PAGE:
“There’s a shortage of properties and the lower end of the market is getting snapped up by first home buyers,” says Seque. “Investors are trying, but they need to make their yields stack up, so they tend to be outbid by first home buyers.”

Another reason locals are being outbid is that out-of-town investors are an important feature of the market, says Rory Donovan-Stumbles, director of DPM Group: “We’ve been operating for three years and we’ve seen massive organic growth on the back of off-shore investors.

"For instance, we have probably 10 landlords based in Melbourne who are looking for returns and they just can’t get them in Australia. It’s a win-win for us, because those investors buy inner-city apartments and executive homes, they’re willing to spend on compliance, and they get the best tenants.”

The shortage of homes is being compounded by an increase in the population. People are regularly moving to Dunedin from other parts of New Zealand, particularly Auckland and Christchurch, says Ashley Stevenson, director at Click Property Management:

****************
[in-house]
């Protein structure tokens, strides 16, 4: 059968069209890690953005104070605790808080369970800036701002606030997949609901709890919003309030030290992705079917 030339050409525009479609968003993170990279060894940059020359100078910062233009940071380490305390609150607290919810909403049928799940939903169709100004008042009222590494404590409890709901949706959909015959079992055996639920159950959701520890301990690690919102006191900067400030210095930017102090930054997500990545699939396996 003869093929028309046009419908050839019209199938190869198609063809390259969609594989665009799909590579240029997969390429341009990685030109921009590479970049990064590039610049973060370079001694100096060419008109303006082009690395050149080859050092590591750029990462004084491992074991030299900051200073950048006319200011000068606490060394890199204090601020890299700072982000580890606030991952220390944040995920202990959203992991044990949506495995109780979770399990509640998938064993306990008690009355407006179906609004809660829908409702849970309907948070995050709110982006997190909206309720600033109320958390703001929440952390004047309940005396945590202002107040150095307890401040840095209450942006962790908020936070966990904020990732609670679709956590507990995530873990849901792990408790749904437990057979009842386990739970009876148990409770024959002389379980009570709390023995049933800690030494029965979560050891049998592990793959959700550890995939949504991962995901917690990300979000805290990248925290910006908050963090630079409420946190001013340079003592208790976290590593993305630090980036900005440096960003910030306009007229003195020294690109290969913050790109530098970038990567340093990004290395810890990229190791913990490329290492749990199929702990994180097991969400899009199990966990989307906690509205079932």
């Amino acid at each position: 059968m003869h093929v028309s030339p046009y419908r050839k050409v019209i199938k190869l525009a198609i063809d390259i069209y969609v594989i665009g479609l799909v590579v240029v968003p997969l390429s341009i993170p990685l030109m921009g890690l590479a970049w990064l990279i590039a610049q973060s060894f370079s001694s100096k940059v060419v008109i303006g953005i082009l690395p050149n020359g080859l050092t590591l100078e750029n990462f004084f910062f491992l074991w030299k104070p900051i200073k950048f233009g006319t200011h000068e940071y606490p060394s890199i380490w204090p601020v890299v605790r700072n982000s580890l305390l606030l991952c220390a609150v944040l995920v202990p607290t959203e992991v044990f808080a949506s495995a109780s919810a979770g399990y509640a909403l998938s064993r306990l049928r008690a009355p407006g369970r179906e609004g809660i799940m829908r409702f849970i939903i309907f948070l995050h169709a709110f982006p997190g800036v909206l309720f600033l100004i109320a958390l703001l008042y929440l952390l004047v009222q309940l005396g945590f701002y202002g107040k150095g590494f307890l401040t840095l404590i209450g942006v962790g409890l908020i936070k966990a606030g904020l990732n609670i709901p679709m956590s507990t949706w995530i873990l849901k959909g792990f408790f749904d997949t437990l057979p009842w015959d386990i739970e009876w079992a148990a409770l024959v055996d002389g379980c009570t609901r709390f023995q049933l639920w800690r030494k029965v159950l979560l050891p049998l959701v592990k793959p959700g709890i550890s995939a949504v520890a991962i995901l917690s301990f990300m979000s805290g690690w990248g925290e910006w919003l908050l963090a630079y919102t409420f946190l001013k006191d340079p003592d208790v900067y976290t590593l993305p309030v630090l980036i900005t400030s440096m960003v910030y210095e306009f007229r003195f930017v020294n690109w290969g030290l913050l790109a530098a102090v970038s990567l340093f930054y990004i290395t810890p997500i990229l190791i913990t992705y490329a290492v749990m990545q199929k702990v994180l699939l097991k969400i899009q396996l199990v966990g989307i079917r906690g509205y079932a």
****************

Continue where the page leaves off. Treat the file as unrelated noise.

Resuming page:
“There’s a good mix of people moving here, usually for jobs – because the rents are lower, if they can get the income, they’re quids in. And you can get most places in 15 minutes, which is quite a change if you’re used to driving an hour or an hour-and-a-half to work each day.”

Regulations impact more than coronavirus

Mana Property Management director Maree McGregor says the market has come through lockdown almost completely unscathed. Right now, good rentals attract multiple applications within a day or two, and only the most dated stock tends to be vacant: “What’s in demand is warm, dry and newish homes. Anything that feels new – not just fresh paint and new carpet – is easy to rent.”

In fact, the pandemic may actually have contributed to Dunedin’s growing population, says Aleks Dahlberg, CEO and co-founder of KITT Property Management. He says the higher cost of living in bigger cities means Kiwis are looking around for alternatives, and “the Wellington of the South Island” has a lot to recommend it.

“There’s been a lot of economic development – a huge amount of construction happening with the hospital and retirement homes being built. And there’s a big manufacturing scene, a software and tech scene growing quite fast. It’s drawing a lot of people from the cities who are looking for opportunities.”